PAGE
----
Good pre-operative care, helping patients to feel less anxious and making sure their individual needs are met, means they have a better experience and faster recovery
In this article…
- How to prepare patients for surgery
- The importance of providing psychological support
- Checklists of key action points
Cathy Liddle is senior lecturer (clinical skills and simulation) at Birmingham City University.
Liddle C (2012) Preparing patients to undergo surgery. Nursing Times; 108: 48, 12-13.
Pre-operative preparation is vital to patient safety and a key nursing role. Careful preparation can minimise anxiety, and therefore physical effects, and ensure patients arrive in the operating department ready for surgery. This involves a range of procedures, including ensuring patients understand the operation, and are able to give informed consent, unless this is not possible due to age or mental capacity.
- This article has been double-blind peer reviewed
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For most people, an operation is a worrying event, regardless of the procedure or whether they have had surgery before. Good pre-operative care improves the patient experience by minimising anxiety and promoting recovery. Improving pre-operative care is one of three key elements of the Enhanced Recovery After Surgery initiative to improve outcomes and speed up recovery.
Patients should be fully informed about the procedure, recovery and discharge.
Many factors contribute to anxiety in patients about to undergo surgery, such as the anaesthetic, the procedure itself and the potential outcome of the surgery (Pritchard, 2009a). Patients may value detailed information and opportunities for discussion.
If they are to reduce anxiety, nurses should be able to recognise its signs; these may be physical, such as raised vital signs, sweating, nausea and heightened senses (Pritchard, 2009b), or psychological, such as behaviour change, aggression, wanting constant attention, or becoming withdrawn or uncharacteristically emotional.
The most difficult time is waiting for the surgery. If possible, having someone to sit with patients before surgery - perhaps a relative - may help to reduce anxiety. Patients with learning disabilities or mental health problems can find new environments stressful, so it is preferable if the person with them is familiar. Children are usually accompanied by parents, and play therapists can also help to distract them.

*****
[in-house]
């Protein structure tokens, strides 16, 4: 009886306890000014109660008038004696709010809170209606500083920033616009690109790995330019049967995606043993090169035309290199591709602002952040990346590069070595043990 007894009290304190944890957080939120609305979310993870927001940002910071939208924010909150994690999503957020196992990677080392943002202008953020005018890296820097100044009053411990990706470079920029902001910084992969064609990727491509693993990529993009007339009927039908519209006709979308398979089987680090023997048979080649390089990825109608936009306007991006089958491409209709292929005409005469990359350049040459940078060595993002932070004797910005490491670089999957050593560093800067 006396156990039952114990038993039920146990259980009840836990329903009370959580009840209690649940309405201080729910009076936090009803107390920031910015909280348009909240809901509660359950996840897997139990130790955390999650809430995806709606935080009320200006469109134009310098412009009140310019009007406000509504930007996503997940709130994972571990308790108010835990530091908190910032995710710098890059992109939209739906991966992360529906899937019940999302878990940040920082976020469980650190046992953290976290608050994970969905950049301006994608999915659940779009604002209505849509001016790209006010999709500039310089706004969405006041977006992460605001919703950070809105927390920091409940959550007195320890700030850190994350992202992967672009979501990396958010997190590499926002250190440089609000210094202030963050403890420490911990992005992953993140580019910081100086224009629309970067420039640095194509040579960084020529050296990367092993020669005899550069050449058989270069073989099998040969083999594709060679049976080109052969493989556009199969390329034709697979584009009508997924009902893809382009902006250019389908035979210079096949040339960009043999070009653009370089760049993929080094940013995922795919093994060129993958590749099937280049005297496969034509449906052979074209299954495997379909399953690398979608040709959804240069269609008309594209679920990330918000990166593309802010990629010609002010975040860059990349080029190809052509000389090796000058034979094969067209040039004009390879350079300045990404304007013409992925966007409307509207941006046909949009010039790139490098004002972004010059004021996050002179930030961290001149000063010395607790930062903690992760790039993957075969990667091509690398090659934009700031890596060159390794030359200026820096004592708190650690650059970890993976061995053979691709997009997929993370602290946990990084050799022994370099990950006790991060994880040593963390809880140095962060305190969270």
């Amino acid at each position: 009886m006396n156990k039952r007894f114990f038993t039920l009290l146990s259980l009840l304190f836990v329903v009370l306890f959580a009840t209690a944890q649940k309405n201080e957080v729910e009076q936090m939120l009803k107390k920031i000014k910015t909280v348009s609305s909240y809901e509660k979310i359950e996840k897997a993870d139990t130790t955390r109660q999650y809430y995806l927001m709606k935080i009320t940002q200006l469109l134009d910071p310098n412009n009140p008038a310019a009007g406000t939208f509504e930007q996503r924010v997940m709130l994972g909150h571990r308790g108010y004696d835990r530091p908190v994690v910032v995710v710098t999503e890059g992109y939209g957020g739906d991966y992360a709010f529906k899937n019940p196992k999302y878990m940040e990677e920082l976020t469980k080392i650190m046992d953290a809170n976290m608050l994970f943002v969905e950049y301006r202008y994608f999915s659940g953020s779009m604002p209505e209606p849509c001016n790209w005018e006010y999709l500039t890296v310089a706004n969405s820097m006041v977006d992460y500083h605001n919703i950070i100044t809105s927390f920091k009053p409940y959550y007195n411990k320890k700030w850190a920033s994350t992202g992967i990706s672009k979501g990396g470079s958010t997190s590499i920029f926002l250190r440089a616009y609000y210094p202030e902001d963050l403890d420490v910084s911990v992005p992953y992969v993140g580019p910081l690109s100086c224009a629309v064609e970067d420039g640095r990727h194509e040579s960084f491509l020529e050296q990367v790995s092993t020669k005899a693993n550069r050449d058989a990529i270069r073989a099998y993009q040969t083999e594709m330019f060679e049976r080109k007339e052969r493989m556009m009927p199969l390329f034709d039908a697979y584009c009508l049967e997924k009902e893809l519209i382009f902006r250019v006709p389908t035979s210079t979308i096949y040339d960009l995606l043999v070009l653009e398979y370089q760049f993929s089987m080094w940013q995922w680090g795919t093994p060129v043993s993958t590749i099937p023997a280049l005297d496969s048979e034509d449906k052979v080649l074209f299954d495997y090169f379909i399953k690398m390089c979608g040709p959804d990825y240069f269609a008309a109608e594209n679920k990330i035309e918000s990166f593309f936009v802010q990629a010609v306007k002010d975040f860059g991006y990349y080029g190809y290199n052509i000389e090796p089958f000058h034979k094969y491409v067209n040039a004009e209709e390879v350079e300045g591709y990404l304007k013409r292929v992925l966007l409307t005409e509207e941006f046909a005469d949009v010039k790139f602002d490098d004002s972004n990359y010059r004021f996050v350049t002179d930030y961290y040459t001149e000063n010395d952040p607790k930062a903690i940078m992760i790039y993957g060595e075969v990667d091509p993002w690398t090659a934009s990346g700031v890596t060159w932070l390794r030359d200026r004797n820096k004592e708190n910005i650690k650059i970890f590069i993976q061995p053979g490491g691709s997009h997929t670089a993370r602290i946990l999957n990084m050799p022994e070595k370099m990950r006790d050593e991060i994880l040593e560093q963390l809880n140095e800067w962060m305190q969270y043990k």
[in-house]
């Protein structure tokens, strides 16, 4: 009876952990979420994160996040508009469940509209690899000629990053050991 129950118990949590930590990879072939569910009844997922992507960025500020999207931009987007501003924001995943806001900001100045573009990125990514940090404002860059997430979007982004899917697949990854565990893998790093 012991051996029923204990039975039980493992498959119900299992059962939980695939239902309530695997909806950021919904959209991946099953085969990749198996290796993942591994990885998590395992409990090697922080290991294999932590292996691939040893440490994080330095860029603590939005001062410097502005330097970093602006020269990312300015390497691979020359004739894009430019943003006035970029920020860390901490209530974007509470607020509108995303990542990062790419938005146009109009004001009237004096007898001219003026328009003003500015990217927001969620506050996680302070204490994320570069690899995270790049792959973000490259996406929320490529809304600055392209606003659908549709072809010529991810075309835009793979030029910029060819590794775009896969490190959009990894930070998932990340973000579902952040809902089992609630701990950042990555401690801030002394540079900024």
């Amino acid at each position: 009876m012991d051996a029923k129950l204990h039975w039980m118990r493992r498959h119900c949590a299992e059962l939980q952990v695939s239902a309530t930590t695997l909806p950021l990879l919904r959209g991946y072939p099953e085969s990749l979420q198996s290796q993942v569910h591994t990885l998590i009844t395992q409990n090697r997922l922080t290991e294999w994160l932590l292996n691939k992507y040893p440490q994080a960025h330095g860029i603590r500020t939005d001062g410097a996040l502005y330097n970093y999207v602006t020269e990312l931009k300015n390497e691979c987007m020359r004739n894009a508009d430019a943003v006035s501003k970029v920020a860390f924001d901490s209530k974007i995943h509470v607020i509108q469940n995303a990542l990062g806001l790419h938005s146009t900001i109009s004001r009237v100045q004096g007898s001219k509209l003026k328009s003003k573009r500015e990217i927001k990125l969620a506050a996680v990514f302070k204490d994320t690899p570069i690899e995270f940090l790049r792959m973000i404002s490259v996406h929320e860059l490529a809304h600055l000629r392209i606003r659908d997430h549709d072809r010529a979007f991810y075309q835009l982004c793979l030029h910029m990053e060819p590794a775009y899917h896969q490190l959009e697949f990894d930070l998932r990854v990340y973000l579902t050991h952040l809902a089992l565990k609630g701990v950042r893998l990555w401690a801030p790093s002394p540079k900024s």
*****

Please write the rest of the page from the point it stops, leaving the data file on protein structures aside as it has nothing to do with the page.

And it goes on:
Elective patients usually attend a pre-admission clinic, which is often nurse led. The appointment will involve a medical history, a nursing assessment, the provision of written or verbal information and tests based upon National Institute for Health and Clinical Excellence (2003) guidance.
For patients with a learning disability or mental health problems, it is advisable that a relative or carer is present so consent, capacity and reasonable adjustments can be discussed. A ward visit for these patients may make the ward less daunting on the day of surgery.
Admission to the clinical area
On admission to the clinical area, an identity band should be placed on the patient’s dominant arm with printed information, in line with National Patient Safety Agency (2009) guidance. Any assessments not performed at the pre-assessment clinic will need to be undertaken and documented.
The following risk assessments should be included, in line with local policy:
- Pressure ulcer;
- Venous thromboembolism (VTE);
- Malnutrition screening.
- Baseline observations are required and should be recorded:
- Blood pressure;
- Oxygen saturations;
- Blood glucose (if appropriate).
Anxiety has physiological effects, which may result in hypertension, tachycardia and a rise in temperature (Pritchard, 2009b), so observations should be performed when the patient has settled in and has been resting. For accuracy, it is advised that recordings are performed manually, especially if a reading is abnormal; readings that remain abnormal should be reported to medical staff.
Preparing for postoperative care
A number of actions may be needed to prepare patients for postoperative care:
- Postoperative physiotherapy referral;
- Patient education on the importance of deep breathing and coughing, regular gentle leg exercises and early mobilisation to reduce the risk of complications such as chest infection, deep-vein thrombosis and pulmonary embolism;
- VTE prophylaxis - measure patient for anti-embolism stockings, foot impulse device or intermittent pneumatic compression device (NICE, 2010);
- Explain what patients can expect to have in situ after surgery, such as intravenous lines or drains, and that pumps might bleep;
- Discuss analgesia;
- Patients who are expected to be transferred to the intensive care or high dependency unit after surgery might like to visit the unit beforehand;
- Warn patients their bed may be moved when they return to the ward so they can be observed more closely by nursing staff immediately after surgery.
Preparing the patient for theatre
Nutrition and hydration